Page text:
Here’s the background (for those interested): I have lived in Florida, Georgia, Alabama, and Tennessee, but haven’t lived anywhere close to there in a long time. The only team I really cheered for growing up was Auburn (and I ushered a few Auburn games as a Boy Scout), but I don’t feel much of a connection to them these days. Mom lives in Tennessee and buys me UT stuff. I can sing “Rocky Top,” too. I always root for SEC vs. non-SEC, but these days, I don’t really have a favorite.

  23. I know you can give incentives based on innings pitched because there have been controversies in the past about pitchers who did not meet the incentives because the team stopped pitching them. I’m assuming that’s the kind of thing the Braves would give Glavine and/or Smoltz.

    They won’t take a million. In the context of baseball players, that would be insulting (I know, I know); it would be like asking a professional to work for $100 a week. They might take $3-5 million or something like that with incentives.

  24. Okay, folks. I guess I’m going to give this college football season a shot. I haven’t given a damn about it in a long time, but at this point, I think I may be interested. I really can’t get into it without pulling for somebody, though. I have a handful of candidates and maybe you guys can help me pick one. The candidates are (in alphabetical order): Auburn, Georgia, and Tennessee. I suppose I might be talked into Florida. Maybe.

    Any thoughts?

    Vanderbilt! We’re the only clean team of the bunch! We have integrity and a roster full of likeable, articulate players! We have likeable coaches! It’s easy to get a cheap ticket if you want to watch us in person! We’re 1-0 already!

    None of the teams you mention have all of those things, although all four will finish with (much) better records.

    We sign Crawford to man LF and be a stabilizing influence in our youth movement.

    *Sigh.* Once again…Carl Crawford is not a free agent after the season. And Carl Crawford is a lefty with no power.

  25. See if the Dodgers will assume Druw’s salary and swap him straight up for Frenchy. We pay for the Lilburn Flash.

  26. Yeah, billy-jay. Root for Vanderbilt and you will be able to live with yourself. Think of the principles, the ideals.

    Consider it a quixotic arrangement, much more original than bandwagoning with some team that’s likely to finish in the top ten in the nation.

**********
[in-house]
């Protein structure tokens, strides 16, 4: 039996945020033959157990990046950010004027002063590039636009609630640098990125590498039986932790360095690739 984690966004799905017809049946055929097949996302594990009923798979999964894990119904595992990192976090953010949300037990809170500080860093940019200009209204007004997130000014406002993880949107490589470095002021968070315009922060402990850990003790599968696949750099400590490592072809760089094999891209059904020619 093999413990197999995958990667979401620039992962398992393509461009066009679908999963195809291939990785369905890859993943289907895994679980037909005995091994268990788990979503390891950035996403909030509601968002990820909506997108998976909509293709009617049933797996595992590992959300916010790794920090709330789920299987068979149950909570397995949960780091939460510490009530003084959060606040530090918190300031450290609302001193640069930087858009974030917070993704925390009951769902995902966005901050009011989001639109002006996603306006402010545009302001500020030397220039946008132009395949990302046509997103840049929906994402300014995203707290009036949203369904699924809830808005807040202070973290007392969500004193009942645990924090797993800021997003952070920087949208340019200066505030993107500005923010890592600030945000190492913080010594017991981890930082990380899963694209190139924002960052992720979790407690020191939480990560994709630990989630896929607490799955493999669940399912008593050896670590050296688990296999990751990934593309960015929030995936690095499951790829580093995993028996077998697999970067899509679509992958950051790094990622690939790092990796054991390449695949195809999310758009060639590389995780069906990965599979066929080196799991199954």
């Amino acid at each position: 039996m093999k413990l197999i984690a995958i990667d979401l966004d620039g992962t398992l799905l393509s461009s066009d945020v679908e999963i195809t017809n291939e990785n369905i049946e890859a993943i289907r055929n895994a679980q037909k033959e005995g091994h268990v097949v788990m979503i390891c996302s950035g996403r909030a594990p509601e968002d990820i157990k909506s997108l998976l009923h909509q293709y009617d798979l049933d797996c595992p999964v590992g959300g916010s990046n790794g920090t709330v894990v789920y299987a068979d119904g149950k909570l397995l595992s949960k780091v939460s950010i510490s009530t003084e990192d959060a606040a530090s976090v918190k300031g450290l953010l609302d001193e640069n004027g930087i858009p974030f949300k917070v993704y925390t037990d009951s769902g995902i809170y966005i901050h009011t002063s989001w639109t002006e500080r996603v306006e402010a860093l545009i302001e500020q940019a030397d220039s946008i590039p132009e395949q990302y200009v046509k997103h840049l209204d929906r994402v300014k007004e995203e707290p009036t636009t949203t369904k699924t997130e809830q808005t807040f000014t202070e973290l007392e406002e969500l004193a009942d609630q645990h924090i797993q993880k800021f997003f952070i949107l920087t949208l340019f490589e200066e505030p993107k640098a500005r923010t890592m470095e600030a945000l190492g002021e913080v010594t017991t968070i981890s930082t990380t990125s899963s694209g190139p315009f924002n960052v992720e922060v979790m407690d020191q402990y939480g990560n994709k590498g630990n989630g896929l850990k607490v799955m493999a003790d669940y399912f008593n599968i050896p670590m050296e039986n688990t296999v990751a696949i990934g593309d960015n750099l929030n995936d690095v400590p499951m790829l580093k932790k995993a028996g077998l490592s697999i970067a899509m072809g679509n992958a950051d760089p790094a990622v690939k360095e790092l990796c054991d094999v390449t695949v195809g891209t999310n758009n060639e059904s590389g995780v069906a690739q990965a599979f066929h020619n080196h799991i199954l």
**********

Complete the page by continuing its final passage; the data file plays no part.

27. My comments about Anderson (who is nothing more than a fourth outfielder) were an obvious parody of how any player who comes up from AAA and has a good game is automatically talked about as a building block. Morton and Reyes have been examples earlier this year. Kyle Davies, in his time, was a AAA messiah.

  28. Thanks, Stu (and Parish), but I’ll be lucky if I catch a game or two on television (I live in Tokyo).

    And, since I’m here asking for help picking a team to cheer for, I don’t think I can avoid the bandwagon tag.

  29. Self-righteous Vandy fans. Love it.

    My comments certainly weren’t self-righteous. They were about the integrity and likeability of Vanderbilt’s players, not myself.

    I continue to be amazed at the hostility you show when the issue Vanderbilt’s integrity relative to the rest of the conference—an indisputable notion, I might add—is raised. It’d be one thing if we were doing this and still whipping the cheaters, but we’re not—I really don’t get why someone who cheers for his team based on the quality of the athletes and football has such trouble with fans who cheer for their team for other reasons.

  30. There’s no such thing as a bandwagon Vanderbilt fan, anyway. Too much heartbreak on the field/court—you really have to be committed to stick with us.

  31. I disagree that Morton should be thought of in the same context of Anderson. Morton’s got fantastic stuff, and for five innings, you saw it tonight. It’s true that he may never get confident/consistent enough to be a quality big-league starter, but he’s not a guy like Anderson, whose upside has been realized and is really not that impressive.

    And I disagree with JC about Anderson. He’s not a “terrible” hitter. He’s just not a good one. I do agree that he’s definitely not a guy you want playing ever day (or even very many days). I don’t mind running him out this next month (though there’s no way he should take away ABs from Brandon Jones, who should be getting reps at the ML level to see if he can turn things around), and I don’t mind him hitting leadoff in the crappy lineup we’ve been fielding lately.

    But he’s not someone who will be anything more than the 24th or 25th man on a team, and on a squad with Gregor Blanco, he really doesn’t even fit there.